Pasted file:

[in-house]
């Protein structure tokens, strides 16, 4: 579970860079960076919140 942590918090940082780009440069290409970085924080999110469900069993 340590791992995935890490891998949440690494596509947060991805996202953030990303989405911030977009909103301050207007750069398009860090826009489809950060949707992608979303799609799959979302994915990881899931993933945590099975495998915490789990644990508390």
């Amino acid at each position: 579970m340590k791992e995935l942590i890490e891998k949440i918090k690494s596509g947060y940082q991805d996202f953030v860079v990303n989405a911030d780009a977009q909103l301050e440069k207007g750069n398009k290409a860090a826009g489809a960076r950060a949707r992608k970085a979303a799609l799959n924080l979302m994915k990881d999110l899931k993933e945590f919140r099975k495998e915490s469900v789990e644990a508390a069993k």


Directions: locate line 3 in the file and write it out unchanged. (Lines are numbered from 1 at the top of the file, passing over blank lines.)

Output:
């Amino acid at each position: 579970m340590k791992e995935l942590i890490e891998k949440i918090k690494s596509g947060y940082q991805d996202f953030v860079v990303n989405a911030d780009a977009q909103l301050e440069k207007g750069n398009k290409a860090a826009g489809a960076r950060a949707r992608k970085a979303a799609l799959n924080l979302m994915k990881d999110l899931k993933e945590f919140r099975k495998e915490s469900v789990e644990a508390a069993k």